"Discussing race can be tricky, so as a Black mother I enter friendships with white parents apprehensively. Many white parents are unaware of the additional factors Black parents have to consider when raising a child. Will our daughters be mistaken as more threatening than their white classmates? Will our sons be killed before becoming teens? Are our children being unfairly punished by the education system? And often, white parents are even less aware of the toll systemic racism has on our mental health.
Fortunately, many of my white parent friends have found a way to be allies through their parenting methods. The sense of community I've gained through their actions has given me strength when I have none. Those measures have been so helpful that I believe everyone should be informed and given the opportunity to make a similar impact among their groups of friends.
Here are four ways my white parent friends have proven to be allies in a non-invasive manner. Think of them as simple, initial tips to help guide your own allyship."
Video: We all can use more 'aha' moments. These techniques can help.
Gender, Athletics, Role Models
"Yet the preponderance of male coaches, even kind and gentle ones, has consequences for boys. “Boys are denied the ability to see women operate in leadership roles that males most respect,” Farrey said. “This has deep implications for our society as boys grow into adulthood, work with, and decide whether to empower, women,” he added. Exposure to female coaches can pay dividends for boys.
Of course, for girls, the absence of women coaches means a dearth of female role models in powerful leadership positions. And same-sex role models matter, particularly for women. The University of Toronto social psychologist Penelope Lockwood, who has studied the impact of race and gender in role modeling, found that girls benefit from same-gender role models more acutely than boys. Female role models act as “inspirational examples of success” and “guides to the potential accomplishments for which other women can strive,” Lockwood concluded."
Inspiration, Middle East, Education
Read the transcript or listen to the segment:
SCOTT SIMON, HOST: Malala has turned 20 years old. She shared that event with young Yazidi women in Iraq who are trying to overcome violence and discrimination. That's Malala Yousafzai of Pakistan. Five years ago, she was shot in the head by the Taliban because she spoke up for the right of girls to go to school. She survived and continued to campaign for girls education, becoming the youngest Nobel Peace Prize winner ever. NPR's Jane Arraf traveled with her on her birthday in Iraq.
YOUSAFZAI: When I was about 10 or 11, in our region, the extremist-minded people called the Taliban - they banned girls' education, and I could not go to school at that time. So in response to that, I started speaking out. But then, like, later on, I was targeted by the extremists.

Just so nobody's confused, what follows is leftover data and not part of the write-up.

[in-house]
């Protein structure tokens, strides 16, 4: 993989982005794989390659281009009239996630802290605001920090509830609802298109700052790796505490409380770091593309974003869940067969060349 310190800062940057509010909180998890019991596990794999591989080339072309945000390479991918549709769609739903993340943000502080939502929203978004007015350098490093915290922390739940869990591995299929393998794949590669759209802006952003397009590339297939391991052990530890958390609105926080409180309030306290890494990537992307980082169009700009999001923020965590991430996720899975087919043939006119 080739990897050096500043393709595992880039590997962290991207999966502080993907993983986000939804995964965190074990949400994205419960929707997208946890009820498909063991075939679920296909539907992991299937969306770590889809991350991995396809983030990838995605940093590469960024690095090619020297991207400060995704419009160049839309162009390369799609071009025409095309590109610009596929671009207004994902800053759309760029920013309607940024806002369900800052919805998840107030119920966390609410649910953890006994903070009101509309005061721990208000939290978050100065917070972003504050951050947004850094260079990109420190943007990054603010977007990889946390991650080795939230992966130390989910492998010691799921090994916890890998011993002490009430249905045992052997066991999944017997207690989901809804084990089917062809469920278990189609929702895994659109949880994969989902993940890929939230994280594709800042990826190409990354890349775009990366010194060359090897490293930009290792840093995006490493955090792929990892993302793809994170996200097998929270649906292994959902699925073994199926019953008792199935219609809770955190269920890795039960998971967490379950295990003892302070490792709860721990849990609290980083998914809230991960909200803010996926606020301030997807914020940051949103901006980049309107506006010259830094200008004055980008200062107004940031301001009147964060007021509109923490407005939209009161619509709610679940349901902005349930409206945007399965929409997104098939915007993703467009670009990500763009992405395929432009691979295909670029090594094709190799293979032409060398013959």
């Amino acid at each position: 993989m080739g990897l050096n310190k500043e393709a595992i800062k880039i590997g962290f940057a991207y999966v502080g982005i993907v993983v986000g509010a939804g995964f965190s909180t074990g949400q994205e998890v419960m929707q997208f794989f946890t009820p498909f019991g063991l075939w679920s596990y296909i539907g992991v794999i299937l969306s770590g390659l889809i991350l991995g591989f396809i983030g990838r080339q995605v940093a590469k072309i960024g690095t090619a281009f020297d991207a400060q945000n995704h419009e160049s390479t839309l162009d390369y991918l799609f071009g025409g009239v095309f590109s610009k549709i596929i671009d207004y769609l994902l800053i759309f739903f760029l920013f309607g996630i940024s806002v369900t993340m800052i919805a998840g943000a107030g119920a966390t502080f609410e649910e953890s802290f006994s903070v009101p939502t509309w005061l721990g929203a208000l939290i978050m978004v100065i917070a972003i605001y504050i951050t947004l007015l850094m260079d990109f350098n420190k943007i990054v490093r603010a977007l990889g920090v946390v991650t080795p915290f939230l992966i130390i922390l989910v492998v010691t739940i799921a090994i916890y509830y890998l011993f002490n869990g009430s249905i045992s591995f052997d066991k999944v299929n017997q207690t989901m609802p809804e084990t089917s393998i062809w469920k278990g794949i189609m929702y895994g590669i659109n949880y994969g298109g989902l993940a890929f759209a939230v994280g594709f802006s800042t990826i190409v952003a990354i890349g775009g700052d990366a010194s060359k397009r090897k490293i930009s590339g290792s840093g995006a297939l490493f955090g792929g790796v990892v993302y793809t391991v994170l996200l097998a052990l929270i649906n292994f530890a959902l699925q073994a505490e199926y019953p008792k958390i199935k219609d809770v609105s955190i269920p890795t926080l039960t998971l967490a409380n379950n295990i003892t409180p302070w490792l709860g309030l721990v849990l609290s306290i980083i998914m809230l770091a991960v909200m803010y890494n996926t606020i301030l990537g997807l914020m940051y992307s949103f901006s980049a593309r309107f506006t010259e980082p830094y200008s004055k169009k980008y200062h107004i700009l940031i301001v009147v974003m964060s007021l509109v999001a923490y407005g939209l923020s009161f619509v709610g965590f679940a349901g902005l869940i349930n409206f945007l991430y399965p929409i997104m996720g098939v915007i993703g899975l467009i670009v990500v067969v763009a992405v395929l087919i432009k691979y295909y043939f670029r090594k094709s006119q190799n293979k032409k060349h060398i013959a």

ARRAF: Malala was shot in the head. It's amazing that she lived. She's gone around the world to meet girls struggling in conflict zones and desperate to go to school.
Infrastructure, Transportation Bill
“The Senate Committee on Appropriations passed a bill on July 27 to fund the Departments of Transportation and Housing and Urban Development for fiscal year 2018 (which according to the federal calendar begins October 1). The bill funds the Department of Transportation (DOT) at $79.6 billion for FY18 (a $1.5 billion increase from FY17). That total is $1.1 billion more than the House version of the bill and $3.6 billion more than the Trump Administration’s budget request.
The bill was particularly notable on the aviation front, including a $250 million increase in funding for the Airport Improvement Program (AIP) and an increase of the cap on the Passenger Facility Charge (PFC) for the originating airport from $4.50 to $8.50. AIP is an aviation infrastructure-focused grant program paid for out of the Airport and Airway Trust Fund, which is supported by user fees, fuel taxes, and other similar revenue sources. PFCs are fees airports can collect from departing passengers and use to fund federally-approved capital projects. The current $4.50 PFC cap has not been changed since 2000 and inflation and increased construction costs have cut its real value by more than half. As a result, many airports have substantial infrastructure needs they cannot afford to address, evident in the “D” grade Aviation received in the 2017 Infrastructure Report Card. The bill would require large hub airports that raise their PFC beyond the current cap of $4.50 to give up all their AIP funding (large hubs previously agreed to give up 75% of the AIP money in exchange for raising their PFC to the current cap of $4.50). Increasing both AIP funding and the cap on the PFC are solutions named in the Report Card to improve the grade, so airports of all sizes can address their infrastructure needs”
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